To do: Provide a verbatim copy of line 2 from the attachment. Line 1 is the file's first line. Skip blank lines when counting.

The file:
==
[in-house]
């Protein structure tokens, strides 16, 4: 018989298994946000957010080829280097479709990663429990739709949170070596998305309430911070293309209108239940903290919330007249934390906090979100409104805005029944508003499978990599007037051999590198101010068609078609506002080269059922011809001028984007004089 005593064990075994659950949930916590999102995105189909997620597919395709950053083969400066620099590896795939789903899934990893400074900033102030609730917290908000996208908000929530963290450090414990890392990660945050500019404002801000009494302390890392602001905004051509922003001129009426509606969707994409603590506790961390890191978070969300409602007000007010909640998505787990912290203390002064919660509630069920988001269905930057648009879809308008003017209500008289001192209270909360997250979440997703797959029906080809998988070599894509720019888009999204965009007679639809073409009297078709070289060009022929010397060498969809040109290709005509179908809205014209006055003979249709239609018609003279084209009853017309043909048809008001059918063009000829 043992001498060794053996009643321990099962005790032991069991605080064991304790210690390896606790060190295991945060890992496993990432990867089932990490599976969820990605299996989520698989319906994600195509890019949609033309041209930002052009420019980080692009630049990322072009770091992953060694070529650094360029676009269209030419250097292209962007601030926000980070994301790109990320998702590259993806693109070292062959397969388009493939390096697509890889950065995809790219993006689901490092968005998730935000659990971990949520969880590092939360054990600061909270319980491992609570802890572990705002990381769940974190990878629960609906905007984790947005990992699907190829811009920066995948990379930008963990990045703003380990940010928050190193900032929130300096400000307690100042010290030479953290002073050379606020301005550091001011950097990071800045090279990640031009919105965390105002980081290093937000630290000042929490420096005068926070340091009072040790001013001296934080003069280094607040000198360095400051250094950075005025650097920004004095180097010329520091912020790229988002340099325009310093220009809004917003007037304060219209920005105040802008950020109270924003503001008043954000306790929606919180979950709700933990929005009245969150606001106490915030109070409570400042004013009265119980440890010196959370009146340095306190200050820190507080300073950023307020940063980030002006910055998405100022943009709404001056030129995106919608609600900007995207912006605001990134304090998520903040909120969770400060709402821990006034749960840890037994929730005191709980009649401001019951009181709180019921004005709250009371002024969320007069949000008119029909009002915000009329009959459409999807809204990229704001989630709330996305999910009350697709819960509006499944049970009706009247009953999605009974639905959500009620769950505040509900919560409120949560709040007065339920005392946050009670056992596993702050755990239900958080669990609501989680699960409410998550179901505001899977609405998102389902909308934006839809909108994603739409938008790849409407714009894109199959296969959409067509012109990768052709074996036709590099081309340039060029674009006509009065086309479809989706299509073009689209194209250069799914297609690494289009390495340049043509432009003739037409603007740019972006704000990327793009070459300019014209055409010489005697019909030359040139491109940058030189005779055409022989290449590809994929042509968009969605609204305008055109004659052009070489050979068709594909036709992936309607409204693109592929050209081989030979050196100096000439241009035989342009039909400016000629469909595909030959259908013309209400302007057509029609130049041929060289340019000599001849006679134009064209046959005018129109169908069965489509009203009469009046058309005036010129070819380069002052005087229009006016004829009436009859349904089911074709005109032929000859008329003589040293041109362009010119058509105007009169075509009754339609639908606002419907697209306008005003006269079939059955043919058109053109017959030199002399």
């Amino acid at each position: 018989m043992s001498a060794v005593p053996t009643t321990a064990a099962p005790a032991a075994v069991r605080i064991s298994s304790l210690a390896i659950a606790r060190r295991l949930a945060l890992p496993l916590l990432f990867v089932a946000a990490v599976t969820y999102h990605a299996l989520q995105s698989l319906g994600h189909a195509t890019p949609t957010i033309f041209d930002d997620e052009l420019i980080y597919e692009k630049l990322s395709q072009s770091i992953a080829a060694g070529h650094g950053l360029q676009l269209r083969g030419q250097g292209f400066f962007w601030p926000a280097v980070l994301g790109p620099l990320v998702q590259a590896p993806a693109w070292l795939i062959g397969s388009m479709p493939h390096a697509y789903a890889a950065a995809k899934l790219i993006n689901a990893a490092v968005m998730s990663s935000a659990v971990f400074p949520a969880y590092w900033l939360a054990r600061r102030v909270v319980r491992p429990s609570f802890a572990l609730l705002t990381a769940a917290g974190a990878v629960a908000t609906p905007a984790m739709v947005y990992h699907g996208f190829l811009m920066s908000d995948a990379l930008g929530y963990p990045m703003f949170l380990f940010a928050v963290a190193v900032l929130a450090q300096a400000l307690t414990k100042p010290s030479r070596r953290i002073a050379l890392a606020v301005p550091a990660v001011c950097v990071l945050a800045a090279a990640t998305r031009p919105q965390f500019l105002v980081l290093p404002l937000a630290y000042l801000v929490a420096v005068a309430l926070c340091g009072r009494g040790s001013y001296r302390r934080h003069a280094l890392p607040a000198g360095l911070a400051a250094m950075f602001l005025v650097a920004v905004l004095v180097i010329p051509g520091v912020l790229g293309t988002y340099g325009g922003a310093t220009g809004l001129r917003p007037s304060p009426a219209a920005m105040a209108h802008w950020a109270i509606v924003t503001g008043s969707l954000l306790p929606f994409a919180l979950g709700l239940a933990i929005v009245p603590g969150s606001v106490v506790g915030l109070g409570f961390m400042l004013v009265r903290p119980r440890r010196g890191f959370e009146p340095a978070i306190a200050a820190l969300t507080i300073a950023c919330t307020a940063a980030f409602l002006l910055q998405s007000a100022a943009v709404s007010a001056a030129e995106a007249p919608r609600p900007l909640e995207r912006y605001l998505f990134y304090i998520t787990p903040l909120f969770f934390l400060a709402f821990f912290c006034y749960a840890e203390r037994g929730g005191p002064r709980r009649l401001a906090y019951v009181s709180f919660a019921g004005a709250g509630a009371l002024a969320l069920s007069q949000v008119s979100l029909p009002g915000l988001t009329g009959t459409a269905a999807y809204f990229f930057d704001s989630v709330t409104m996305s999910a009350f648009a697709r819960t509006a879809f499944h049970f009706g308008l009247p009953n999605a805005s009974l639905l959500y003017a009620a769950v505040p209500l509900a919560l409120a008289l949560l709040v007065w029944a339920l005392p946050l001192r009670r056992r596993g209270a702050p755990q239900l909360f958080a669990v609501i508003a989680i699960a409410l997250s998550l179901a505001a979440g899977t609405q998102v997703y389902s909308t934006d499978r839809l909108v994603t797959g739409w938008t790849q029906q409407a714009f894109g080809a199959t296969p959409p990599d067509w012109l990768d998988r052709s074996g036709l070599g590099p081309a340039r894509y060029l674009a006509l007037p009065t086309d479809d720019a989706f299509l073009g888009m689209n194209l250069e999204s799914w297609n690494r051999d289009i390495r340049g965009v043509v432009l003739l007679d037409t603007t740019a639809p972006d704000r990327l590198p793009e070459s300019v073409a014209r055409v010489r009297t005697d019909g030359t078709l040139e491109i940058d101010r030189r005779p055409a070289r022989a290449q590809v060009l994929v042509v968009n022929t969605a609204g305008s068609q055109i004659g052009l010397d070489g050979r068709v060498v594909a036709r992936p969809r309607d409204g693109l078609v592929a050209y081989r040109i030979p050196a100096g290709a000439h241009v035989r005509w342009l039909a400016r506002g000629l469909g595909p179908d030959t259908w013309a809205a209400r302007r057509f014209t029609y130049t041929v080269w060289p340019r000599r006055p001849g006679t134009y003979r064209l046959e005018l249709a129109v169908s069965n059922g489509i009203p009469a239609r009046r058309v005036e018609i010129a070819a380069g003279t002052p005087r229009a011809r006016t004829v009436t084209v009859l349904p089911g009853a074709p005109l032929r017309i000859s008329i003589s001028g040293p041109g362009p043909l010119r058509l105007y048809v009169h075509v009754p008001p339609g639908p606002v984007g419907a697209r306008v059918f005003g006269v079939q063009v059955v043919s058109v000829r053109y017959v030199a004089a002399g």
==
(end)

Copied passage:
């Protein structure tokens, strides 16, 4: 018989298994946000957010080829280097479709990663429990739709949170070596998305309430911070293309209108239940903290919330007249934390906090979100409104805005029944508003499978990599007037051999590198101010068609078609506002080269059922011809001028984007004089 005593064990075994659950949930916590999102995105189909997620597919395709950053083969400066620099590896795939789903899934990893400074900033102030609730917290908000996208908000929530963290450090414990890392990660945050500019404002801000009494302390890392602001905004051509922003001129009426509606969707994409603590506790961390890191978070969300409602007000007010909640998505787990912290203390002064919660509630069920988001269905930057648009879809308008003017209500008289001192209270909360997250979440997703797959029906080809998988070599894509720019888009999204965009007679639809073409009297078709070289060009022929010397060498969809040109290709005509179908809205014209006055003979249709239609018609003279084209009853017309043909048809008001059918063009000829 043992001498060794053996009643321990099962005790032991069991605080064991304790210690390896606790060190295991945060890992496993990432990867089932990490599976969820990605299996989520698989319906994600195509890019949609033309041209930002052009420019980080692009630049990322072009770091992953060694070529650094360029676009269209030419250097292209962007601030926000980070994301790109990320998702590259993806693109070292062959397969388009493939390096697509890889950065995809790219993006689901490092968005998730935000659990971990949520969880590092939360054990600061909270319980491992609570802890572990705002990381769940974190990878629960609906905007984790947005990992699907190829811009920066995948990379930008963990990045703003380990940010928050190193900032929130300096400000307690100042010290030479953290002073050379606020301005550091001011950097990071800045090279990640031009919105965390105002980081290093937000630290000042929490420096005068926070340091009072040790001013001296934080003069280094607040000198360095400051250094950075005025650097920004004095180097010329520091912020790229988002340099325009310093220009809004917003007037304060219209920005105040802008950020109270924003503001008043954000306790929606919180979950709700933990929005009245969150606001106490915030109070409570400042004013009265119980440890010196959370009146340095306190200050820190507080300073950023307020940063980030002006910055998405100022943009709404001056030129995106919608609600900007995207912006605001990134304090998520903040909120969770400060709402821990006034749960840890037994929730005191709980009649401001019951009181709180019921004005709250009371002024969320007069949000008119029909009002915000009329009959459409999807809204990229704001989630709330996305999910009350697709819960509006499944049970009706009247009953999605009974639905959500009620769950505040509900919560409120949560709040007065339920005392946050009670056992596993702050755990239900958080669990609501989680699960409410998550179901505001899977609405998102389902909308934006839809909108994603739409938008790849409407714009894109199959296969959409067509012109990768052709074996036709590099081309340039060029674009006509009065086309479809989706299509073009689209194209250069799914297609690494289009390495340049043509432009003739037409603007740019972006704000990327793009070459300019014209055409010489005697019909030359040139491109940058030189005779055409022989290449590809994929042509968009969605609204305008055109004659052009070489050979068709594909036709992936309607409204693109592929050209081989030979050196100096000439241009035989342009039909400016000629469909595909030959259908013309209400302007057509029609130049041929060289340019000599001849006679134009064209046959005018129109169908069965489509009203009469009046058309005036010129070819380069002052005087229009006016004829009436009859349904089911074709005109032929000859008329003589040293041109362009010119058509105007009169075509009754339609639908606002419907697209306008005003006269079939059955043919058109053109017959030199002399």